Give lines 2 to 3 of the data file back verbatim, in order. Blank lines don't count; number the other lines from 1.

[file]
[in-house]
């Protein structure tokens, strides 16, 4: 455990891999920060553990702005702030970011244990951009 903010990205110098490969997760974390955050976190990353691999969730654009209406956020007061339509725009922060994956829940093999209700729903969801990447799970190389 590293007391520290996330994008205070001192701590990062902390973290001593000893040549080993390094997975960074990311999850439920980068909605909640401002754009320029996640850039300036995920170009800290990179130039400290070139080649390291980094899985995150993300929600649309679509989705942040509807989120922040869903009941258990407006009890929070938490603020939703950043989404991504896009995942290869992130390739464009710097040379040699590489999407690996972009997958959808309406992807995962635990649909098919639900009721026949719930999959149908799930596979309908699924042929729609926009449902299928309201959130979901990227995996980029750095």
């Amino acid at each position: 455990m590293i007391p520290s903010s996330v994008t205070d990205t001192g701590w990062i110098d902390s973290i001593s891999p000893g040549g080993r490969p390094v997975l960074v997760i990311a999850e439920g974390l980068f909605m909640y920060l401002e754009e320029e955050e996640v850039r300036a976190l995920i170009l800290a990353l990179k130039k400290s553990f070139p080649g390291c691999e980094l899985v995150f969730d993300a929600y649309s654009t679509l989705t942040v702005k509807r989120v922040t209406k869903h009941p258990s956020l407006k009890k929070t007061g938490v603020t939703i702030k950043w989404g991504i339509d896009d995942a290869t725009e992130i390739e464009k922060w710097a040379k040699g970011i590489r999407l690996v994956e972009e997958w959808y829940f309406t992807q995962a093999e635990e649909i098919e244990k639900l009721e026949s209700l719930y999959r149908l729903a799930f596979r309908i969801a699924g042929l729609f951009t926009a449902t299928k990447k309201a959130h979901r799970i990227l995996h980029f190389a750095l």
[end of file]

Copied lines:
């Protein structure tokens, strides 16, 4: 455990891999920060553990702005702030970011244990951009 903010990205110098490969997760974390955050976190990353691999969730654009209406956020007061339509725009922060994956829940093999209700729903969801990447799970190389 590293007391520290996330994008205070001192701590990062902390973290001593000893040549080993390094997975960074990311999850439920980068909605909640401002754009320029996640850039300036995920170009800290990179130039400290070139080649390291980094899985995150993300929600649309679509989705942040509807989120922040869903009941258990407006009890929070938490603020939703950043989404991504896009995942290869992130390739464009710097040379040699590489999407690996972009997958959808309406992807995962635990649909098919639900009721026949719930999959149908799930596979309908699924042929729609926009449902299928309201959130979901990227995996980029750095």
């Amino acid at each position: 455990m590293i007391p520290s903010s996330v994008t205070d990205t001192g701590w990062i110098d902390s973290i001593s891999p000893g040549g080993r490969p390094v997975l960074v997760i990311a999850e439920g974390l980068f909605m909640y920060l401002e754009e320029e955050e996640v850039r300036a976190l995920i170009l800290a990353l990179k130039k400290s553990f070139p080649g390291c691999e980094l899985v995150f969730d993300a929600y649309s654009t679509l989705t942040v702005k509807r989120v922040t209406k869903h009941p258990s956020l407006k009890k929070t007061g938490v603020t939703i702030k950043w989404g991504i339509d896009d995942a290869t725009e992130i390739e464009k922060w710097a040379k040699g970011i590489r999407l690996v994956e972009e997958w959808y829940f309406t992807q995962a093999e635990e649909i098919e244990k639900l009721e026949s209700l719930y999959r149908l729903a799930f596979r309908i969801a699924g042929l729609f951009t926009a449902t299928k990447k309201a959130h979901r799970i990227l995996h980029f190389a750095l």